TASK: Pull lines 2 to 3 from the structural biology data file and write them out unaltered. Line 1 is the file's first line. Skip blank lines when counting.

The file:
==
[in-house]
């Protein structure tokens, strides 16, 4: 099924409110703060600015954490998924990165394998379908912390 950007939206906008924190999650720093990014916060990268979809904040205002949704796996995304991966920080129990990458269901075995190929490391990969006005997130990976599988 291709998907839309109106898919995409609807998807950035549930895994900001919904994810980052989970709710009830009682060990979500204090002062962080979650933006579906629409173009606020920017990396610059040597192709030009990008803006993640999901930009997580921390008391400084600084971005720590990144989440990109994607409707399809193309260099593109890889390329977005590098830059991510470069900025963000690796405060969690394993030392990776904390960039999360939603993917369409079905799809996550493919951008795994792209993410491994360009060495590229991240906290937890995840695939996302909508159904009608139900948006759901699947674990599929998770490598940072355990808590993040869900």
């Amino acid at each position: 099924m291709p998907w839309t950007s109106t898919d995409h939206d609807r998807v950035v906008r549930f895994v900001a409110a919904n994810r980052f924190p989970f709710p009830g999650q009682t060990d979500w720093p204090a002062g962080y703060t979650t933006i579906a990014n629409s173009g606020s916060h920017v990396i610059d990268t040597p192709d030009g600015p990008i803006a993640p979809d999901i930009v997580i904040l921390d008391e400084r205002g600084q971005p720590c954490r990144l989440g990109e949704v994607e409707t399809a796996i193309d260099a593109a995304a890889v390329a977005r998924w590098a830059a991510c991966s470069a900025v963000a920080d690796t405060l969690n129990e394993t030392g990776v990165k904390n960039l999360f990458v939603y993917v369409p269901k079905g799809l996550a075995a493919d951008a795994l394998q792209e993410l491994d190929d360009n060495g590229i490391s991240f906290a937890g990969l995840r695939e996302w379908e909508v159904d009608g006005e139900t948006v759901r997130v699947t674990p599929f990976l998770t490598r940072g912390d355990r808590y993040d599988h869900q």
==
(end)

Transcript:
């Protein structure tokens, strides 16, 4: 099924409110703060600015954490998924990165394998379908912390 950007939206906008924190999650720093990014916060990268979809904040205002949704796996995304991966920080129990990458269901075995190929490391990969006005997130990976599988 291709998907839309109106898919995409609807998807950035549930895994900001919904994810980052989970709710009830009682060990979500204090002062962080979650933006579906629409173009606020920017990396610059040597192709030009990008803006993640999901930009997580921390008391400084600084971005720590990144989440990109994607409707399809193309260099593109890889390329977005590098830059991510470069900025963000690796405060969690394993030392990776904390960039999360939603993917369409079905799809996550493919951008795994792209993410491994360009060495590229991240906290937890995840695939996302909508159904009608139900948006759901699947674990599929998770490598940072355990808590993040869900």
């Amino acid at each position: 099924m291709p998907w839309t950007s109106t898919d995409h939206d609807r998807v950035v906008r549930f895994v900001a409110a919904n994810r980052f924190p989970f709710p009830g999650q009682t060990d979500w720093p204090a002062g962080y703060t979650t933006i579906a990014n629409s173009g606020s916060h920017v990396i610059d990268t040597p192709d030009g600015p990008i803006a993640p979809d999901i930009v997580i904040l921390d008391e400084r205002g600084q971005p720590c954490r990144l989440g990109e949704v994607e409707t399809a796996i193309d260099a593109a995304a890889v390329a977005r998924w590098a830059a991510c991966s470069a900025v963000a920080d690796t405060l969690n129990e394993t030392g990776v990165k904390n960039l999360f990458v939603y993917v369409p269901k079905g799809l996550a075995a493919d951008a795994l394998q792209e993410l491994d190929d360009n060495g590229i490391s991240f906290a937890g990969l995840r695939e996302w379908e909508v159904d009608g006005e139900t948006v759901r997130v699947t674990p599929f990976l998770t490598r940072g912390d355990r808590y993040d599988h869900q």